The Army is standardizing its mission command software across the active and reserve component to simplify the network architecture of operational units.
Over the next two years, the Army will provide standard, updated mission command software applications to all 400-plus operational units in an effort to reduce network complexity, standardize training, allow swifter software updates and increase unit interoperability.
What will emerge after 2019 is the Army’s Common Operating Environment, which will consolidate about 12 legacy software and hardware systems into a single baseline configuration for all future mission command systems, according to Paul Mehney, a spokesman for the Army’s Program Executive Office for Command, Control and Communications Tactical (PEO-C3T).
“The rapid pace of deployments in the past 15 years has led to a significant increase in the Army’s mission command systems as units have requested additional capabilities,” Col. Troy Crosby, project manager for mission command, who has the lead for implementation of the fielding efforts, said in an Aug. 2 statement. “The Army is changing how it fields and sustains these systems, necessitating a move to a single baseline today, while we continue developing the next baseline as part of the Army’s Common Operating Environment effort.”
In May the Army G3/5/7 ordered all mission command systems present in tactical-unit command posts to consolidate to a single software baseline by the end of 2019. PEO C3T has plans to baseline 280 units within the next year and the remainder of the Army in 2019.
Army Reserve and Army National Guard tactical units will also receive the software and hardware improvements with careful coordination to ensure unit availability and training schedules are taken into account, Mehney said. Fielding will begin this month, with an aggressive timetable of 28 months for completion to the more than 400 total units from battalion through corps echelons.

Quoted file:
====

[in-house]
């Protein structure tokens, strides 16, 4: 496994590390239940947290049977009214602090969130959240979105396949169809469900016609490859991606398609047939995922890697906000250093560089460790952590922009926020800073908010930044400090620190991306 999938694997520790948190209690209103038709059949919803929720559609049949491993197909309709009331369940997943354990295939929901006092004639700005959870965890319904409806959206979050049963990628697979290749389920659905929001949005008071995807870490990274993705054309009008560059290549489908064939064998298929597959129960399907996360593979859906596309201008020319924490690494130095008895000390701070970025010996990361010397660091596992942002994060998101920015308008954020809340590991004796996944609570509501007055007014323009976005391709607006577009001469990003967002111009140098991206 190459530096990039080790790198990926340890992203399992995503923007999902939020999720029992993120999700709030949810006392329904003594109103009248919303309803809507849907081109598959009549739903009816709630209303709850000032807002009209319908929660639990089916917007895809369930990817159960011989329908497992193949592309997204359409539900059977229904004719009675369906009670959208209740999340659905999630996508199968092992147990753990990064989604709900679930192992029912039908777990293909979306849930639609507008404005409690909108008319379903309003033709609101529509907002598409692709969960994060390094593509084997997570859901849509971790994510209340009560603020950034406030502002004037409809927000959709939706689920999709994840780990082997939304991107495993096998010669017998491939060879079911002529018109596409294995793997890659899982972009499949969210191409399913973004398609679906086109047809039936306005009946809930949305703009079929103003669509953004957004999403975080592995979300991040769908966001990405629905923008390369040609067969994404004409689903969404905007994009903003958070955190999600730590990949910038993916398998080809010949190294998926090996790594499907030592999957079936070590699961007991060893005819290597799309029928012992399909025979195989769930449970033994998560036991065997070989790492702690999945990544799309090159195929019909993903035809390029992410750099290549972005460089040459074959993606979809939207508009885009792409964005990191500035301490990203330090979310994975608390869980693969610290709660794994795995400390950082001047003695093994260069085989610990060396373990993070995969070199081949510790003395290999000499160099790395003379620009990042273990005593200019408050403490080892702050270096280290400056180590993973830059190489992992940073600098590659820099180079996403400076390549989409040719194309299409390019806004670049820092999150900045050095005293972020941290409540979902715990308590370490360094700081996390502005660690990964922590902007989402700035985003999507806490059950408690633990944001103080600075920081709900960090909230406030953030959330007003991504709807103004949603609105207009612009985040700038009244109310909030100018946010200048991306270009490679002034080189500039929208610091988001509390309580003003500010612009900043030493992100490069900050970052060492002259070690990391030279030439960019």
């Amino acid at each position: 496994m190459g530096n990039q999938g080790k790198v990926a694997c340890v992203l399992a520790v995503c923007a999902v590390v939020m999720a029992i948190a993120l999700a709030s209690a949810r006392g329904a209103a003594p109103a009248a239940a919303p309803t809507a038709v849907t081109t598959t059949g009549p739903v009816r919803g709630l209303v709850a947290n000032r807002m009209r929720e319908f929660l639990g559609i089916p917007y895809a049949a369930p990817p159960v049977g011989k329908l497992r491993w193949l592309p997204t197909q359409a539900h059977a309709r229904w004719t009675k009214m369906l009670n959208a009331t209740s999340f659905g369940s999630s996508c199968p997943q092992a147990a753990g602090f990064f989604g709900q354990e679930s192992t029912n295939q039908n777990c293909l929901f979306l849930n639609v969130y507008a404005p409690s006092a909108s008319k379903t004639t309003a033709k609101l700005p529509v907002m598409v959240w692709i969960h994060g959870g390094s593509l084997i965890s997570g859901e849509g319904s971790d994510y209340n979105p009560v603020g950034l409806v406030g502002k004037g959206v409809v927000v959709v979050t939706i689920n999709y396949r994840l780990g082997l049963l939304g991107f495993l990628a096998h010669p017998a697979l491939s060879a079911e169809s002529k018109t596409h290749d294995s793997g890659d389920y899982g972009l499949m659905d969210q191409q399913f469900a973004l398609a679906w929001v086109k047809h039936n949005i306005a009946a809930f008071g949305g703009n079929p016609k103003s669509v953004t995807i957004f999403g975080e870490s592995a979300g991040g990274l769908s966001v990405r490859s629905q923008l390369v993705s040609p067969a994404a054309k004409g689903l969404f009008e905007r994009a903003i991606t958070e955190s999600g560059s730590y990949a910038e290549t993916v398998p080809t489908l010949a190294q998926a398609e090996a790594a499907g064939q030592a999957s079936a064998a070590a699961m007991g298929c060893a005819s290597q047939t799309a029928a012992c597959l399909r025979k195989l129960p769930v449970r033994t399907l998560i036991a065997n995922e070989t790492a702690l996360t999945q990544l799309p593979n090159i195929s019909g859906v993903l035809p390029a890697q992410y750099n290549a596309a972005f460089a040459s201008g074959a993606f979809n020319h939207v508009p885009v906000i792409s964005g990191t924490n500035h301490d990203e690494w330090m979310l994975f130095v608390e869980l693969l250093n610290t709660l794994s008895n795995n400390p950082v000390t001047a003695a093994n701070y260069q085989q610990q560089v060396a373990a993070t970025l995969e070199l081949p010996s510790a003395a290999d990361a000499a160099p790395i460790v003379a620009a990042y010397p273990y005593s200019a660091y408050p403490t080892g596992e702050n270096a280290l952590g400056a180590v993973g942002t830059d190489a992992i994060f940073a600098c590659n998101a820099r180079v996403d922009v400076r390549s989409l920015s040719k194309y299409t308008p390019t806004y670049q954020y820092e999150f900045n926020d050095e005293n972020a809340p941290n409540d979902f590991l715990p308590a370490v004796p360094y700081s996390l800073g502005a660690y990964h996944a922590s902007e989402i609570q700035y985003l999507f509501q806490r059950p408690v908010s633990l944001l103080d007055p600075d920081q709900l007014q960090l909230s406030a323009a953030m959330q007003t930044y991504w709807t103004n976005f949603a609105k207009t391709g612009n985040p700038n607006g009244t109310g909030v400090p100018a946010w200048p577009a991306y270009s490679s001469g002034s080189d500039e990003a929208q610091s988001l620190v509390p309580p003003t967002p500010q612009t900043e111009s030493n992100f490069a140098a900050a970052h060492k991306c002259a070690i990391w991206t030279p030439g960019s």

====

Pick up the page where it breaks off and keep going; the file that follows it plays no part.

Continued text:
The Army will employ a Unit Set Fielding model where capabilities are provided to a unit in a sequenced order until a complete kit is received. Because network capabilities require technical knowledge, training and support are provided throughout the process.
“Through unit set fielding, we typically touch between 80 and 100 units per year,” said Thane C. St. Clair, PM Mission Command’s materiel fielding branch chief. “The Army is asking us to do in two years what we normally do in a five-year process (as part of technical refresh). This is a key readiness effort, so we increased the size of our new equipment training team from 28 to 94 people to have the global reach to get the job done.”
Active Army, Reserve and National Guard units from across a region will be brought to a central site, usually a large installation, to accelerate fielding of the baseline systems. Fort Campbell, Ky., and Fort Hood, Texas, have been identified as initial regional target locations.
The greatest anticipated challenge with this initiative is the amount of unit training needed to familiarize signal, general purpose user and maintainers with the upgraded capability, St. Clair said. Balancing the training need with worldwide deployments, readiness exercises, permanent change of station moves and unit rotations will be a challenge.
Units stationed in the Pacific will receive fielding and training in fiscal year 2018, those in Europe and Southwest Asia in 2019 and those within the United States are scheduled for both years.
The new hardware and software that units will receive depend on the versions with which they were last equipped. If hardware can accommodate mission requirements and the latest software, it will not need replacement.
Over the last 16 years of war, multiple interdependent mission command software versions were fielded simultaneously to meet operational requirements. In some cases software baselines were specific to a mission or the region where a unit was deployed.
There are now as many as five laptop models and four versions of server stacks in tactical units across the Army. The baselining effort will consolidate the number of tactical laptops and servers to two versions of common hardware. This will ultimately enable end users to manage hardware sustainment and warranties easier while reducing the hardware footprint in the command post, PEO C3T said.